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• AIBO ERS-210

ERS-210-headersmSONY’S 2nd AIBO was the ERS-210, which had smaller ears and a shorter tail.  Aesthetic differences aside, the ERS-210 had name imprinting and voice recognition capabilities which were absent in the ERS-110, allowing users to more naturally interact with it.  A “mature” ERS-210 could understand and react to 50 spoken commands.  What’s more, it had improved mobility (20 DOF instead of 18), more facial expression LEDs, and additional touch sensors in its chin and back (adding to the one on its head).  All of these extras came at a reduced cost, from $2500 for the ERS-110 down to $1500 for the ERS-210, and it was available both on the internet and in retail stores.

Some of the new features included the ability to take photos.  Simply telling the ERS-210 to “Take a photo” would cause it to take a snapshot of whatever it was looking at.  If you suggested “Let’s play!”, the ERS-220 would attempt to mimic the rise and fall of your voice in a round of copycat.  If you said “Let’s dance” it would perform a dance routine accompanied by its own light show and sounds.  Expected commands like “sit” and “lie down” were also accounted for.

With SONY selling approximately 50,000 units at cost (or even at a loss in the case of the ERS-110s), it was important to begin selling software for the AIBO on SONY’s proprietary memory stick format.  Among the first of these expansion modules were: AIBO Life ($90) allowing users to raise their AIBO from a “pup” to a “mature” adult; Hello AIBO ($80-100) allowing users to skip  the time necessary to raise a gregarious pet; AIBO Party which allowed owners to play games like rock-paper-scissors; and the AIBO Fun Pack which allowed  users to view the ERS-210’s photos and diary entries it automatically generated based on the day’s activities.

It was around the time of its release that SONY and their customers had a slight clash. Crafty AIBO owners managed to hack Sony’s proprietary R-CODE programming language and were writing new behaviors and motions all on their own. Sony sent cease-and-desist letters which were met by a protest letter from thousands of AIBO owners around the world. The scuffle ended amicably when Sony released a free OPEN-R SDK, allowing AIBO owners to program custom applications for non-commercial use.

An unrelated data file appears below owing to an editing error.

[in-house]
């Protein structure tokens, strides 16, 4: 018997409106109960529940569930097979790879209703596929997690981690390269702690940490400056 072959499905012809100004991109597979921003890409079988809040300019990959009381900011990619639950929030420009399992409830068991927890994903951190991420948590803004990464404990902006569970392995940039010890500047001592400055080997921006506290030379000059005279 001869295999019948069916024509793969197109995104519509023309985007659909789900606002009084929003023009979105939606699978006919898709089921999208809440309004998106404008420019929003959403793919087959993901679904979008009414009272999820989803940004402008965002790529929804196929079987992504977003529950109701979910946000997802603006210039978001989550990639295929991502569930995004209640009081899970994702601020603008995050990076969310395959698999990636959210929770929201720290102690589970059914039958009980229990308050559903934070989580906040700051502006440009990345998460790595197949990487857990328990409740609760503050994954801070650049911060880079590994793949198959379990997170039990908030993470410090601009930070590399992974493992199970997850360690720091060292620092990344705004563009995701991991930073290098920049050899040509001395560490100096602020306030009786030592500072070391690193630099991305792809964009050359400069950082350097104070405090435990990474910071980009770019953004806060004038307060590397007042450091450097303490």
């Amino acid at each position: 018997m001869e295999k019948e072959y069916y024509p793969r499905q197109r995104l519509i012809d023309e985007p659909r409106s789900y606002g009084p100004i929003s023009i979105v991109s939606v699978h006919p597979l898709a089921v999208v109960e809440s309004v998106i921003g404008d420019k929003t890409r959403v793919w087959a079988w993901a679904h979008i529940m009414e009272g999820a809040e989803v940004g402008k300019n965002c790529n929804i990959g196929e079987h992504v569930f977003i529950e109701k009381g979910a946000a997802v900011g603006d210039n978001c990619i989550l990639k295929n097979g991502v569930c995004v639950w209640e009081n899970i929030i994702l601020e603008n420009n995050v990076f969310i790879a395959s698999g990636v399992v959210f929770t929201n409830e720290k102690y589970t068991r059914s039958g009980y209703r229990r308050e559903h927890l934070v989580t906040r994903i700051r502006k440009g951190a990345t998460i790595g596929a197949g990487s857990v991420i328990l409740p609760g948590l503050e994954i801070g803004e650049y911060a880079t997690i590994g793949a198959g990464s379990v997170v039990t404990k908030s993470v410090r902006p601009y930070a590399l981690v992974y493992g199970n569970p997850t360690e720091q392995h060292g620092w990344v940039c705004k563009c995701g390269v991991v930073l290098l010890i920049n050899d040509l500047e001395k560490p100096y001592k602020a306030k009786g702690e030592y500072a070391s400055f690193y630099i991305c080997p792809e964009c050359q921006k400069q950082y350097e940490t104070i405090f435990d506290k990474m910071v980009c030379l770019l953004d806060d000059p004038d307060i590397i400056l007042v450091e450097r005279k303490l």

This led to an interesting development. Did you know that the AIBO has been used for many years as a serious research tool for scientists and roboticists around the world? It’s true. The AIBO may not look like much, but it provides a relatively cheap standard platform for testing complex artificial intelligence. And because the AIBO has a camera and on-board computer, its essentially a laptop on legs allowing for completely autonomous behavior.

Teams of scientists from all over the world gathered for RoboCup soccer tournaments for a decade to test their custom A.I. algorithms against those of their peers in a game of AIBO soccer. Teams were composed of 5 Aibos each, competing to push a ball across a small in-door soccer field to the goal.  In 2009, the AIBO was replaced by Aldebaran Robotics’ NAO humanoid as the new standard league.

By the summer of 2001 SONY released three limited edition colors for the ERS-210 (Mazeran Green, Everest White, and Sapphire Violet) and some new software expansion sticks.  AIBO Messenger ($150) allowed your AIBO to alert you to new emails with a bark, read the email aloud, and read text from certain websites.  AIBO Navigator ($150) allowed users to take control of their AIBO using their PC.  And AIBO Master Studio ($500) which was a motion editor allowing users to generate their own custom motion routines.



Image credit:
SONY | Impress Robot Watch

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